I've made my third appearance on the comiXology podcast, talking about some wonderfully hallucinogenic comics like Orc Stain and Hats, as well as Wonder Woman, Hotwire, X-Statix and more. Have a listen if you're interested in comic books at all.
Forgive me if the site is slow for a little while (barring whatever JF Quackenbush or EL Borgnine might have cooking up in their demented brains). I'm finishing a novel.
But there will be another installment of the History of Popular Fiction on the pulp era in the near future! Oh, yes.
I normally wouldn't comment but it remains amazing to me that Eric's attack on NaNoWriMo from 6 years ago still gets a bunch of angry upset comments. This sort of reaction really only happens when people are irrationally invested in something. You get it from Lyndon LaRouche groupies and Scientologists when you confront them with how insane their sacred ideas are.
And because all cults are by definition cults of pedophiles, clearly NaNoWriMo is some sort of cryptopedophiliac underground designed to seduce young people into an apparently safe environment where they can be preyed on by the pederasts behind the cult conspiracy. It's really obvious when you think about it.
So stop supporting NaNoWriMo, because if you do you're obviously sexually attracted to prepubescent children.
I have liberal friends who don't get it. Mostly young liberals, people committed to the Democratic party and progressive causes; they don't understand it.
I'm sympathetic. I'm also empathetic. I have both of these feelings for the purveyors of standpoint theory and the project they claim to be working on. I'm less empathetic to the project they appear to be working on, but more sympathetic than they might actually be willing to admit. But I have no patience for standpoint theory, and there are two reasons for that that have nothing to do with their various philosophical problems. The first is strategic. The second is textual.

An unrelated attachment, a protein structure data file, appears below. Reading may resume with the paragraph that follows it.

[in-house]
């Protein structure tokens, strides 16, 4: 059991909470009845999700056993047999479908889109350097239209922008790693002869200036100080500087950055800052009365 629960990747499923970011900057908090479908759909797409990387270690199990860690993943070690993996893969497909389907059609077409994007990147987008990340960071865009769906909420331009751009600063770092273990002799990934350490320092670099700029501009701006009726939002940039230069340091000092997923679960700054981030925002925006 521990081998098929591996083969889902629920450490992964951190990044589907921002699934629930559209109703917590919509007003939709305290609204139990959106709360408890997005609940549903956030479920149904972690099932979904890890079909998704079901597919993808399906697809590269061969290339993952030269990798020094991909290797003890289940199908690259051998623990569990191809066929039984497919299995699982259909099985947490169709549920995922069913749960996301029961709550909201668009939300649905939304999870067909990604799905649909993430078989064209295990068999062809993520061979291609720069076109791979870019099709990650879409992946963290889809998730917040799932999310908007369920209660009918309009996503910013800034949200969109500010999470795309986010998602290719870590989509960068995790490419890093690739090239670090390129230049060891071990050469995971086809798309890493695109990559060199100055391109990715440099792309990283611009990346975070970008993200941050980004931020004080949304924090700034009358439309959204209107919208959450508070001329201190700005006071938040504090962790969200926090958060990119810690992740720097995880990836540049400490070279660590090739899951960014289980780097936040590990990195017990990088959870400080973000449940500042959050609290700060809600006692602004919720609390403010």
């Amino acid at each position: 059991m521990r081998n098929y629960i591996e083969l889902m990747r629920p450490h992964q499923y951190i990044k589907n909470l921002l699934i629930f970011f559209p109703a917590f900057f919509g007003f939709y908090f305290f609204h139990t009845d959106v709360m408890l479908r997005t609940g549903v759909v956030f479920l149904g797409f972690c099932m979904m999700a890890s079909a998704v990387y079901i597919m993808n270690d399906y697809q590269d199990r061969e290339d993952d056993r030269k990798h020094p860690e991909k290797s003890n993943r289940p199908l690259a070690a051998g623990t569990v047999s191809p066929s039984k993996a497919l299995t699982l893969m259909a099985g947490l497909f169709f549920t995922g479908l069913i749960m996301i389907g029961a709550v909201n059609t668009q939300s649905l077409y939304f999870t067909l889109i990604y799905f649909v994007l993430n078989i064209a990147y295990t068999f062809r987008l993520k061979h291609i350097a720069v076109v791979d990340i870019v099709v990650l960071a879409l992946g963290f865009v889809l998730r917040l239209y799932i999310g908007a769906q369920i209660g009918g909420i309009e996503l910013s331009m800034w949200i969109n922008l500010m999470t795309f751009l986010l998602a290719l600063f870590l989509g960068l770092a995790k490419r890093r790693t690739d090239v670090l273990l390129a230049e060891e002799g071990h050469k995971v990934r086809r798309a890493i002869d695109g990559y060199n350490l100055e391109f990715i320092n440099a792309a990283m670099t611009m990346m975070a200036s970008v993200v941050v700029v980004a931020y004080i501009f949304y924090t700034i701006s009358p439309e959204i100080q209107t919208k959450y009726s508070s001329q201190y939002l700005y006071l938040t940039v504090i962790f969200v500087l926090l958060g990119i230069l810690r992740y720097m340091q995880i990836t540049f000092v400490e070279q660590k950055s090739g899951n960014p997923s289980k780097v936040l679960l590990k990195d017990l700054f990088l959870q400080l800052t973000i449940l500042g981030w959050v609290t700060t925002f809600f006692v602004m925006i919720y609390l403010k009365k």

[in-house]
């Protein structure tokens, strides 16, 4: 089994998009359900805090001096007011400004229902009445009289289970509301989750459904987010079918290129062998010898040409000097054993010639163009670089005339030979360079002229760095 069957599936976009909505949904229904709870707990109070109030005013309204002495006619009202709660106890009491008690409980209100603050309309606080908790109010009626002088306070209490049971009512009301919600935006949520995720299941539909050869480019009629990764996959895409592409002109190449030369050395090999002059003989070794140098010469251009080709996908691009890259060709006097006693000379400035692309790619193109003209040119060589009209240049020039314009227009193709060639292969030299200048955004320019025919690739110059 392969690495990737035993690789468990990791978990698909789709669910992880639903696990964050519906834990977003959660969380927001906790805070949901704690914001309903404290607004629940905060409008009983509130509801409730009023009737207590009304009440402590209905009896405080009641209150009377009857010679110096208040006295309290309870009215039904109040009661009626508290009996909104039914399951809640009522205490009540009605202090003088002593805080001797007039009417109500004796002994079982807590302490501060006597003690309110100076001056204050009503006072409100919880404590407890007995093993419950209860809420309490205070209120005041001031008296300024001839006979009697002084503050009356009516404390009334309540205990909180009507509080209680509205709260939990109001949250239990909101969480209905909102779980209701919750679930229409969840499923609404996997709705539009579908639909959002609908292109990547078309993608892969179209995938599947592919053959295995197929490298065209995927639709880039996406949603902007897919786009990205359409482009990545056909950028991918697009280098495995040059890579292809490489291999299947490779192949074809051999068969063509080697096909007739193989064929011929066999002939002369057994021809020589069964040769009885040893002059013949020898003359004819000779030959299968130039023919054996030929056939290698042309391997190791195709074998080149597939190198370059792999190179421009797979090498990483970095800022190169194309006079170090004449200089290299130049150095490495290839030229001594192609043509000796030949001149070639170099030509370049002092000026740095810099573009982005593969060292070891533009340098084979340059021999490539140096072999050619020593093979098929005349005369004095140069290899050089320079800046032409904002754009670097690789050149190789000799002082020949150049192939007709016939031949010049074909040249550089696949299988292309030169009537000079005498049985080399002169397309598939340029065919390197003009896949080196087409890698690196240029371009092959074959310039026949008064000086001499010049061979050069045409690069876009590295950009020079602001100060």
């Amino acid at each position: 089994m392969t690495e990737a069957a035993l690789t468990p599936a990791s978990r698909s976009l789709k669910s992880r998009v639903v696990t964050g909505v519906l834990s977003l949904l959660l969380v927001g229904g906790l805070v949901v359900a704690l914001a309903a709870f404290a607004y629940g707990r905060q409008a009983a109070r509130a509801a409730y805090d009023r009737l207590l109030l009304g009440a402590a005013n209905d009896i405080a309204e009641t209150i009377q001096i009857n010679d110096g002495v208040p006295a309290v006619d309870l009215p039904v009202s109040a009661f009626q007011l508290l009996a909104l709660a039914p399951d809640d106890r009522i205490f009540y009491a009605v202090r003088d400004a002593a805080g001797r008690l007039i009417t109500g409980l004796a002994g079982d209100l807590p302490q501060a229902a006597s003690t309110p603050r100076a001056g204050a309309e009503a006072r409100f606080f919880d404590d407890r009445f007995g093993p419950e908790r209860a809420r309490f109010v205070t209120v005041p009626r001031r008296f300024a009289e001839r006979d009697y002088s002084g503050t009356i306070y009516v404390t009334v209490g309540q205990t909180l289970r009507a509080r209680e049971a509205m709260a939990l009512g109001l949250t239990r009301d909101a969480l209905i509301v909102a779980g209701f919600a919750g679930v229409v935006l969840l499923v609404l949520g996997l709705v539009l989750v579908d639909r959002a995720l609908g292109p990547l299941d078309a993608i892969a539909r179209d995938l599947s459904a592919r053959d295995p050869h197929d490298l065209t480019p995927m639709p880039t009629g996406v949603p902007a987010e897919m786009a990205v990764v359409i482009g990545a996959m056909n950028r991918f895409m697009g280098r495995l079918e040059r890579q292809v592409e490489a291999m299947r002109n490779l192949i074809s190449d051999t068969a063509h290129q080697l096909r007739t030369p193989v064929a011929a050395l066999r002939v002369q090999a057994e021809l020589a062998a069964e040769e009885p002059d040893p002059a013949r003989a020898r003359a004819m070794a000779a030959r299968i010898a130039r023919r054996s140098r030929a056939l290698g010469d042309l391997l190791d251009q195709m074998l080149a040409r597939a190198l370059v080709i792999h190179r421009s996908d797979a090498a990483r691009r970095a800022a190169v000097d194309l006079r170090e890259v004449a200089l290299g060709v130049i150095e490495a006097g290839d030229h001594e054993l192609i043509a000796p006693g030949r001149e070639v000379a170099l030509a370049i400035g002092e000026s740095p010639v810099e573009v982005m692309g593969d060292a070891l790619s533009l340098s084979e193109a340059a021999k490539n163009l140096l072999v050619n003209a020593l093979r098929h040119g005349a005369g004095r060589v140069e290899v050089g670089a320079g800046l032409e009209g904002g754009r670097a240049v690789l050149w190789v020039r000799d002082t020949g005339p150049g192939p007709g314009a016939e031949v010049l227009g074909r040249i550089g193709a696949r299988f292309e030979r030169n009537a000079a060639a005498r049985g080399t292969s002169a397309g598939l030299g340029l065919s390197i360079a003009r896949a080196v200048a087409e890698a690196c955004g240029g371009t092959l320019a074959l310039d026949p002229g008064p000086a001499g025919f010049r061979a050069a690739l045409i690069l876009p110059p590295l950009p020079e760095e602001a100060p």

The strategic objection is as follows: 1.) Standpoint theory holds that knowledge from a specific standpoint in a socially situated universe of all knowledge is necessarily delineated by the social privileges that a person enjoys by their relative position "in" or "out" of the dominant power positions in that society. 2.) As such, it contains with it a claim that empathy and sympathy are impossible generally, and in particular are not possessed in sufficient quantities by members of dominant social groups BECAUSE OF THE FACT of their membership in dominant social groups. 3.) This amounts to a claim that all members of dominant social groups are deficient in the nature of their being in a very important way. 4.) When members of marginalized groups advance this theory it feels to members of the dominant group like an insult and an attack, because it is one. 5.) Tactially speaking, it's unlikely to win many converts when every conversation begins with a cutting insult directed directly at the potential converts very soul.
This article is part of my series Reading the History of Popular Literature.
Books marked with a red asterix (*) are recommended reading. Books that were read previous to starting this project are marked "(previously read)". The country indicated in parentheses is the country of the author's origin (or citizenship), not necessarily the country in which the book was written. If the country of first publication is different then the author's country of origin, it is noted.